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Law refuses to acknowledge tragic death of unborn baby in car crash

The aftermath of the collision on the B3151/Grace’s parents Jackie and Tom Luxton (Image:SomersetLive)

A mother from Somerset who tragically lost her child in a car crash has had her case put directly before the Prime Minister. Jackie Luxon was 26 weeks pregnant when she was involved in a serious car crash, which resulted in the death of her unborn child, Grace.

The driver of the other vehicle was later found guilty of dangerous driving, but only the injuries of Jackie and her 3 year old daughter (who was also in the car) were relevant to the case. Her unborn child, Grace, had no recognition in law so her tragic death could not be taken into account.

The couple discovered that the Road Traffic Act 1988 does not recognise an unborn baby (of 24 weeks or more gestation) as a person.

Grace’s parents now want the law changed so that there is some recognition of the loss of their daughter’s life.

Grace’s mother, Jackie said: “My heart was torn to pieces when we were informed that my baby girl no longer showed signs of life. It’s heartbreaking that no prosecution can be brought for the loss of her life. We hope that consideration is made for changes to this law going forward.”

James Heappey, Conservative MP for Wells, put this case to the Prime Minister on the 22nd May. He explained:

The baby, Grace, got no justice at all. I understand from the police and stillbirth support groups that the Luxon’s tragic experience is, sadly, far from unique. Will the Prime Minister look again at the Road Traffic Act 1988 so that those who cause death to viable babies over 24 weeks’ gestation through dangerous driving can be held responsible for these tragic losses of life?

This is an important question and it is a great sadness that Grace’s life is not taken into account at all simply because she is in the womb. As the MP pointed out, this sort of case is “far from unique”.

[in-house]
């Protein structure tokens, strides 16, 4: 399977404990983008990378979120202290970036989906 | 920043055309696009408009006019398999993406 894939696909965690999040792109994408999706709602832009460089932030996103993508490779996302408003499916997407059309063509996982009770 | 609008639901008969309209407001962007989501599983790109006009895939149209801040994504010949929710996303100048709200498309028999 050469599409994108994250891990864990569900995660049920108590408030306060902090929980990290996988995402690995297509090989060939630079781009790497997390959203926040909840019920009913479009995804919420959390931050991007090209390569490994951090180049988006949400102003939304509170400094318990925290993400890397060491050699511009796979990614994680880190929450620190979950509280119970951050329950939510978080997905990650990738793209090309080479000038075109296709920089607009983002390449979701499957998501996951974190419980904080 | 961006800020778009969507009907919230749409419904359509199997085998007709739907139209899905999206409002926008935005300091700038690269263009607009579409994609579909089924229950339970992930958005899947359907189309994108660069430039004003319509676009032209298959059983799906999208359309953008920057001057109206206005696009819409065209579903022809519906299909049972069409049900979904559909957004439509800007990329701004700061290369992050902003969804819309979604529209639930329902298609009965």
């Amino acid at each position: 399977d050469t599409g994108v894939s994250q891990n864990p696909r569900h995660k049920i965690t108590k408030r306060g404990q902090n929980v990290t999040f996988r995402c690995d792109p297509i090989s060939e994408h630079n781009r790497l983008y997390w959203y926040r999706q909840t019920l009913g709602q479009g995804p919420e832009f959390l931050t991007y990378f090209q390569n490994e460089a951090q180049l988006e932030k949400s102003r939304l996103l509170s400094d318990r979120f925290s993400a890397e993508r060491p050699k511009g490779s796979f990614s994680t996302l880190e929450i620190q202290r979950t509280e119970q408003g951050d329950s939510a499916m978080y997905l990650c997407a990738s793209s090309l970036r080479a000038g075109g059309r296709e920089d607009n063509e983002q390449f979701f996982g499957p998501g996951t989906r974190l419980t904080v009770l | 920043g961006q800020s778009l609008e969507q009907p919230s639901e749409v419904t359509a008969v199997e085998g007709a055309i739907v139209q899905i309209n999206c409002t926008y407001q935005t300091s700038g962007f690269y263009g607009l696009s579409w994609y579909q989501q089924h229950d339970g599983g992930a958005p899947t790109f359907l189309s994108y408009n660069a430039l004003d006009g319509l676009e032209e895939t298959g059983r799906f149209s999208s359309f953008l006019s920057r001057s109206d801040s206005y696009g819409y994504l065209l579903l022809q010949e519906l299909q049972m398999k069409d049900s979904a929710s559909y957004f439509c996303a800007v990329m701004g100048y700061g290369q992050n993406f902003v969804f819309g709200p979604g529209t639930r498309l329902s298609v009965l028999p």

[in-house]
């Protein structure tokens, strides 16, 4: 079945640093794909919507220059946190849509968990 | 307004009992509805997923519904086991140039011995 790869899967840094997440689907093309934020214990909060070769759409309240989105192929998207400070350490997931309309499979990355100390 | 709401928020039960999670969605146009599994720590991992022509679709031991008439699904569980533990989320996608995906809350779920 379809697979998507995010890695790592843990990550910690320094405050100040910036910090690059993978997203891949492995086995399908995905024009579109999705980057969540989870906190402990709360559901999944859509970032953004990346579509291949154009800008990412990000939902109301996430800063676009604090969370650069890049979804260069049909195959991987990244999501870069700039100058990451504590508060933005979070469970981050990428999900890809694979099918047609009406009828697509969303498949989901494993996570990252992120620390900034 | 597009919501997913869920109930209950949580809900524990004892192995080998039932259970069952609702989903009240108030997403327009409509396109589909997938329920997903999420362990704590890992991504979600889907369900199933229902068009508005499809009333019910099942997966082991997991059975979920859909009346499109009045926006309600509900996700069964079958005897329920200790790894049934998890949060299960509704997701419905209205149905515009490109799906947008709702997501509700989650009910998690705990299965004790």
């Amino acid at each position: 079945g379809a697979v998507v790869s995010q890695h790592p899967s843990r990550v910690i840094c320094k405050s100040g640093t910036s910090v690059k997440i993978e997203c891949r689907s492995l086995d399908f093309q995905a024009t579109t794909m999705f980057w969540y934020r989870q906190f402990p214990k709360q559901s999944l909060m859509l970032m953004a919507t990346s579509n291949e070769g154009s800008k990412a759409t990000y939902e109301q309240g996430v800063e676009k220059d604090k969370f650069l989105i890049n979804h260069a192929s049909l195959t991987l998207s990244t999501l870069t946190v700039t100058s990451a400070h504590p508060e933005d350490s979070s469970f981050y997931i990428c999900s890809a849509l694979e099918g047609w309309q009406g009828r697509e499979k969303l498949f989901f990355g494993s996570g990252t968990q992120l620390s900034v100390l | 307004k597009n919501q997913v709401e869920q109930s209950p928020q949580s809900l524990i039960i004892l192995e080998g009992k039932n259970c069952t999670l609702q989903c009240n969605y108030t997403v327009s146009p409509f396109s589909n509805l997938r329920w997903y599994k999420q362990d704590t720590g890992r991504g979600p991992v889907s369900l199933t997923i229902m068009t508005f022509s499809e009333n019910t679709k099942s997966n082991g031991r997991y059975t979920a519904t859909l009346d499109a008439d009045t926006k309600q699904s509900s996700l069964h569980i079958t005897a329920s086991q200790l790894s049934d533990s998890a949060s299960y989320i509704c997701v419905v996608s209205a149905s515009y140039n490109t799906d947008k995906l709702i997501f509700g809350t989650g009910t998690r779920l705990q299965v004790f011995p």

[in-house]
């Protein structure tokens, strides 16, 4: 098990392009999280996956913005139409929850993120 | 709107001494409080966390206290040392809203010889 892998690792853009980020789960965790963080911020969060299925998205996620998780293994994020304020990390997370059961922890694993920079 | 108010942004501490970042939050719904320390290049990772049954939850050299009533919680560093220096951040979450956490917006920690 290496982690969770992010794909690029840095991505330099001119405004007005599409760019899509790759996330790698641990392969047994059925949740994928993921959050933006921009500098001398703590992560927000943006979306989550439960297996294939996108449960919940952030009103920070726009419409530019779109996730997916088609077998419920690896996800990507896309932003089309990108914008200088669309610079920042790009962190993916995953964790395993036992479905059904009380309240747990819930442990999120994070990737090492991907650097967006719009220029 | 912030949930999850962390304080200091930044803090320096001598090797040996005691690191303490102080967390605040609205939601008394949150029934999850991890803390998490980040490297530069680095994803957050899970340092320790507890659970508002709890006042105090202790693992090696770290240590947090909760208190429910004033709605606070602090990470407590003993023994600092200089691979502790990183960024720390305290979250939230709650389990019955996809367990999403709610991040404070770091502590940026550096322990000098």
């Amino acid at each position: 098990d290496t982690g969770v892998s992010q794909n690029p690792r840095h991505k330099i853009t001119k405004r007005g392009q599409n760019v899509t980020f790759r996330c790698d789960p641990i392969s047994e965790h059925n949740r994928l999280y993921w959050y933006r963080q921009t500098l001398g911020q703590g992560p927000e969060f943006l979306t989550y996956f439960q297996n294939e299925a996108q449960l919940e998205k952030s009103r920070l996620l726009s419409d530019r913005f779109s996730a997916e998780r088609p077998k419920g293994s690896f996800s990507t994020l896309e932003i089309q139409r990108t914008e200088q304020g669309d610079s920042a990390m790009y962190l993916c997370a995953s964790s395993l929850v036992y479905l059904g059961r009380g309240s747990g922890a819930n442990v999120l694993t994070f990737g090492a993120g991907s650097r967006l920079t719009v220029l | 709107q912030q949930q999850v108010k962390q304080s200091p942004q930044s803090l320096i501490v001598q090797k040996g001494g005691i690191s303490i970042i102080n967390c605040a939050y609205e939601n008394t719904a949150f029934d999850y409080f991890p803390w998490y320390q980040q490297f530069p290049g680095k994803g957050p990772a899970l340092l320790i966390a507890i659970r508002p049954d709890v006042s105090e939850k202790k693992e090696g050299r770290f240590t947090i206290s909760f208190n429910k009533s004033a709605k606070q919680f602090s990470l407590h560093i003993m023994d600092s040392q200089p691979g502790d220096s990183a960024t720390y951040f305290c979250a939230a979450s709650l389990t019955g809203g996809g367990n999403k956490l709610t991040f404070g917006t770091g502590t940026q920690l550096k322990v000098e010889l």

Parents deserve to have their unborn children recognised under the law, as do the unborn children themselves. Obviously no change in the law could bring Grace back, but it would at least acknowledge that she existed, that she has worth and that her life meant something.

Help stop abortion up to birth for babies with disabilities including Down's syndrome & club foot

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Dear reader

In 2020, the UK Government imposed an extreme abortion regime on Northern Ireland, which included a provision that legalised abortion right up to birth for disabilties including Down’s syndrome, cleft lip and club foot.

A new Bill has been launched at the Northern Ireland assembly that will remove the current provision that allows abortion for ‘severe fetal impairment’.

It is under these grounds in the regulations that babies with disabilities including Down’s syndrome, cleft lip and club foot can currently be singled out for abortion in Northern Ireland because of their disability and can be aborted right up to birth.

Before the new abortion regime was imposed on Northern Ireland in 2020, disability-selective abortion for conditions such as Down’s syndrome, cleft lip and club foot was not legal and there was a culture of welcoming and supporting people with these disabilities rather than eliminating them.

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This contrasts with the situation in the rest of the United Kingdom where disability-selective abortion has been legal since 1967.

The latest available figures show that 90% of children diagnosed with Down’s syndrome before birth are aborted in England and Wales.

We are, therefore, asking people like you to take 30 seconds of your time and add your support to the campaign to stop abortion up to birth for disabilities including Down’s syndrome, cleft lip and club foot in Northern Ireland.

If you live in Northern Ireland: 
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If you live outside Northern Ireland: 
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